Dear Me: A Letter To My Sixteen-Year-Old Self

Dear Amy,

Congratulations!  You can finally drive.  The new freedom that you have just acquired is going to change your life.  Your friendships will deepen and your ever-so small view of the world will grow by leaps and bounds.  

You are ridiculously responsible, so there's no need to lecture you about avoiding mischief.  Go on, grab the bull by the horns and get out there and enjoy your life.  It's going to be a wild ride.

By the way, don't get too attached to that cool car that Dad gave you.  In a few months, he will sell that beauty and replace it with a junker.  You will be stuck with that piece of crap for five long years.  On a positive note, it will help keep you humble and purge you of any entitlement that you might feel about your possessions.

I'm sure you've noticed that your family is a giant mess right now.  I don't want to alarm you, but things are going to get worse before they get better.  Continue to cling to God and to your friends.  They will be your life preserver during the storms that lie ahead.

I know you feel a lot of shame about Dad's alcoholism.  When you get older you will realize that not everything is what it seemed.  All those people who judged you... They had messed up families too, only they were to embarrassed to admit it.  Everyone has baggage.  Don't be afraid to talk about yours.  You might just help a fellow traveler along the way. 

In four years, your parents will be divorced.  I'm sure that doesn't come as a surprise.  Within six you will be estranged from your father.  Seven years later you will see him for the last time and he will die, sad and alone, when you are just thirty-eight.

I know that Dad has made so many mistakes in your sixteen short years and, as I'm sure you can guess, he will continue to make more.  He will never utter an apology, but in the end, that won't matter.  You see, you've been given the miraculous ability to forgive despite the mile-long list of wrongs.

In the months following Dad's death, you will finally be able to appreciate the ways that he was able to positively impact your life...  Instilling a spirit of generosity in your heart, a love of the great outdoors, the ability to rig a fishing pole and gut a fish (This probably doesn't seem important now, but trust me, your son will thank you for it later.) and a deep faith and trust in God.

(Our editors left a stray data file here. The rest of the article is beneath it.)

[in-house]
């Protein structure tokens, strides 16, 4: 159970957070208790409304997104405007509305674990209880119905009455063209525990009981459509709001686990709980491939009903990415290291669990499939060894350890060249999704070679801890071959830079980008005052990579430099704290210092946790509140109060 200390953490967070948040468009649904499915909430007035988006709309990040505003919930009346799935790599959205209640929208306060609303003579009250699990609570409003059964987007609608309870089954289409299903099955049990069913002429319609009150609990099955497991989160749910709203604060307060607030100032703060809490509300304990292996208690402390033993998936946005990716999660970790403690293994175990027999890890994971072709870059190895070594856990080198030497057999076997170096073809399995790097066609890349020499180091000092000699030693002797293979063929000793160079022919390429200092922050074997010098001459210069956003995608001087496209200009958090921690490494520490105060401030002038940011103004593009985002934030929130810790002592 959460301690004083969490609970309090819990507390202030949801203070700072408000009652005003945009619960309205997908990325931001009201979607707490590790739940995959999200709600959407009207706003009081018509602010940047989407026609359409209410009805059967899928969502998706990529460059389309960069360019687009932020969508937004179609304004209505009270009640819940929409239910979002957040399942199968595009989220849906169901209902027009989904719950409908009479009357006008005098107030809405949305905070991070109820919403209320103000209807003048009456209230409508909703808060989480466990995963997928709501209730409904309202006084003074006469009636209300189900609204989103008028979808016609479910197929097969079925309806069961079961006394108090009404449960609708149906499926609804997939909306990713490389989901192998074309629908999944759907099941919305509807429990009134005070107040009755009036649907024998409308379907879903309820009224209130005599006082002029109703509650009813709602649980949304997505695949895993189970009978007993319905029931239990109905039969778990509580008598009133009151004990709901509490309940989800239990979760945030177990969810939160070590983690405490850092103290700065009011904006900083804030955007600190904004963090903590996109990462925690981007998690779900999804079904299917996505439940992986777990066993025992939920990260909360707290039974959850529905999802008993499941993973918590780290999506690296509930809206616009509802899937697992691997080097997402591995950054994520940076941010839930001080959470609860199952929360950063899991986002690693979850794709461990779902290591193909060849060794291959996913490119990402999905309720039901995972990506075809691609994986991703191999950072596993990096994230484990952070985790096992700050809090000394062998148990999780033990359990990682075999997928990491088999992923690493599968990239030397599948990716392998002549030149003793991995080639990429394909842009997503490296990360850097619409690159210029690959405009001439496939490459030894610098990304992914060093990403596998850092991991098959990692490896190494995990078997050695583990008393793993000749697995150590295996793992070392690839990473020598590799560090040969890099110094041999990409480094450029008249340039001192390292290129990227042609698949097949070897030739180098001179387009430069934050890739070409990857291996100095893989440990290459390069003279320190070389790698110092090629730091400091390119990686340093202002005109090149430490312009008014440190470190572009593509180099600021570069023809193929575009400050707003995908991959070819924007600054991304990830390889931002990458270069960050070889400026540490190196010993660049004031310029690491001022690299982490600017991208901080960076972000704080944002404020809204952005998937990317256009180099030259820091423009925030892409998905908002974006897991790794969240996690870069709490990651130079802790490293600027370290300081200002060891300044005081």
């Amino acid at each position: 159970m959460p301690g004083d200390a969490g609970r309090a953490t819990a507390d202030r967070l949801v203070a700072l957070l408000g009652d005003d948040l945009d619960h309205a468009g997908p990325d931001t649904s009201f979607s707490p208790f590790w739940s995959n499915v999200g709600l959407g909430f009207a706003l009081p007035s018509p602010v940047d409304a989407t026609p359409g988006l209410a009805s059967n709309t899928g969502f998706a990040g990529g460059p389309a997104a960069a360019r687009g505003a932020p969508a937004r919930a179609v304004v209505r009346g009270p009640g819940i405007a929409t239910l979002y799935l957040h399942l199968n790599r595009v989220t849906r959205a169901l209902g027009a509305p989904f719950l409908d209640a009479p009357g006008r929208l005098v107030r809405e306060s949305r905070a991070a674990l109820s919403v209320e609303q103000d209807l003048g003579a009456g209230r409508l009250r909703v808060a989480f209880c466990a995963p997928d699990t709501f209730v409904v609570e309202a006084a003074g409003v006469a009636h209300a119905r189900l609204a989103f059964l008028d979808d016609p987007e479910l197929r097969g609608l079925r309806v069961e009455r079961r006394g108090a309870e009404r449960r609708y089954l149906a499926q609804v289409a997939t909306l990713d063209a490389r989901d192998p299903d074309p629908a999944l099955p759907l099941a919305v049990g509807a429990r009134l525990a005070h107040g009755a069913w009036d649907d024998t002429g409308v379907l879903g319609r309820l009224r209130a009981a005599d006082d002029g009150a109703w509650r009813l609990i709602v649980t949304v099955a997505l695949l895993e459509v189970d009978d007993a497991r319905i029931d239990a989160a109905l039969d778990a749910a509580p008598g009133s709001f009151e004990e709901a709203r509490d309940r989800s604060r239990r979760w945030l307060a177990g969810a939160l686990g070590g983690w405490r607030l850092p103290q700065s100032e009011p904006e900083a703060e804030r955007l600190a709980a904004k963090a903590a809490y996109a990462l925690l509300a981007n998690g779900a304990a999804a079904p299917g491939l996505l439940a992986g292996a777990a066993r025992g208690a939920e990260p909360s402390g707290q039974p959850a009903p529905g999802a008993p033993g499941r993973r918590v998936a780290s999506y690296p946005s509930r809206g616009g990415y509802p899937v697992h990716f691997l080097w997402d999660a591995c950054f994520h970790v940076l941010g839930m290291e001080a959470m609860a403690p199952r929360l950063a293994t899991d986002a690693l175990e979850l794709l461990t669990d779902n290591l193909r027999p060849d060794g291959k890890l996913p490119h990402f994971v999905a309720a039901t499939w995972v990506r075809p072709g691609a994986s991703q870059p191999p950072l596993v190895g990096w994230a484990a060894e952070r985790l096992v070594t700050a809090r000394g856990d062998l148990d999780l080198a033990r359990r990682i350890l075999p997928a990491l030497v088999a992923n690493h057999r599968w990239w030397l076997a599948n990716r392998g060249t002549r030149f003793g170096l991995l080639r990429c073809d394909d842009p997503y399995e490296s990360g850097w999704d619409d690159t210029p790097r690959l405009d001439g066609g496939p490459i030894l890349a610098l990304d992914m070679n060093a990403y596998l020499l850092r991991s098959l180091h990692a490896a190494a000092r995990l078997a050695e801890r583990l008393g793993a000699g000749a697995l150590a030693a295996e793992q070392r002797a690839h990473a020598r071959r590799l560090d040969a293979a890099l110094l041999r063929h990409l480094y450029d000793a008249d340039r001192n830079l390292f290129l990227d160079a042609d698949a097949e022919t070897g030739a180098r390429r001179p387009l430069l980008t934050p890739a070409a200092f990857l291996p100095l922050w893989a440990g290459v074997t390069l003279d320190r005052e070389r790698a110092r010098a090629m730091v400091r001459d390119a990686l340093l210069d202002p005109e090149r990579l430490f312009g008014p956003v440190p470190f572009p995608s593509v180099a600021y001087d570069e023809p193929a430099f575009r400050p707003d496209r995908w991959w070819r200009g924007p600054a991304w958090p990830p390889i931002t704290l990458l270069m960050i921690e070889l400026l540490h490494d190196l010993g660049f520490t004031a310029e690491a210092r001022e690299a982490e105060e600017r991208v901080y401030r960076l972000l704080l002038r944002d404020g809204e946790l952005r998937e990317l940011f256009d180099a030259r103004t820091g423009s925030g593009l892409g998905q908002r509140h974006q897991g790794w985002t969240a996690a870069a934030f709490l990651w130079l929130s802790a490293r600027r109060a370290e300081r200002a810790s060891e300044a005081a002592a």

Just like Darth Vader, there was still good in him.  You are just going to have to pull out a shovel and dig a little deeper to find it. 

Right now, your relationship with your twin sister is fractured.  I have some bad news... It's going to stay that way for another ten years.  But then, through a whole series of unlikely circumstances, you will become friends.  I know it's hard to believe right now, but don't give up hope.  You two are going to be like peas and carrots... Bert and Ernie... Simon and Garfunkel.  You get the point. 

That boy you're dating, the football player, he's not the one.  But I'm pretty sure you know that already.  The one you're looking for will appear when you least expect him.  In just three short years you will be a married woman!  In five, the two of you will pack up all your earthly possessions and move across the country on a whim.  

You will build a beautiful life together in Nashville.  It will be one filled with your fair share of ups and downs, but you will persevere and your marriage will be stronger for it.  

You will never get used to the long, humid and hot Southern summers, but don't be dismayed.  You will have air conditioning.  

In the early years of your marriage, you will talk about your desire to have a "whole house full of kids."  Those hopes and dreams will not be your reality.  You will have one amazing son, a redhead born on St. Patrick's Day.  He will be so wonderful that you will forget you ever wanted more.  One will be enough.

For most of your life everyone has told you that you look just like your mom and therefore will look terrible with long hair.  Those same people repeatedly tell you that long hair is harder to style.  Don't listen to them.  It will take some courage, but eventually you will grow out your hair.  You will be shocked by how much easier it is and by how lovely you look.

I know that right now you despise your laid-back personality.  People keep telling you that it's a bad thing... That it means you are weak.  Secretly, you long to be assertive and overly opinionated.  Trust me when I tell you that it's not in your nature.  You will rise to the occasion when it's needed like a mother bear defending her cub, but the core of who you are will never change.

Besides, being able to roll with the punches will serve you well over the years.  As I've said before, it's going to be a bumpy ride.  God designed you specifically for your journey so learn to embrace the person He made you to be.

There will be countless times that you will feel like you are adrift in the tumultuous sea of life.  Be encouraged.  You won't realize it at the time, but you are wearing a life vest.  Not only will you will survive, you will even thrive.  

At first, you will think that you made it in spite of the odds stacked against you.  Later, you will come to realize that each step along the way prepared you for the next.  You had to walk this path to become the person you were called to be.

One last thing...  When you get your first job at the local tux shop, dump every penny you earn into a little company called Apple.  You won't regret it.


Emily over at Chatting at the Sky wrote a letter to her sixteen-year-old self and encouraged her readers to write one of their own.  Hop on over to read them or add one to the list.

2 comment(s). Leave yours!:

Chelle said... Best Blogger Tips

I LOVE LOVE LOVE this post and the previous one. Miss you friend.

kathleen said... Best Blogger Tips

Absolutely lovely!!!

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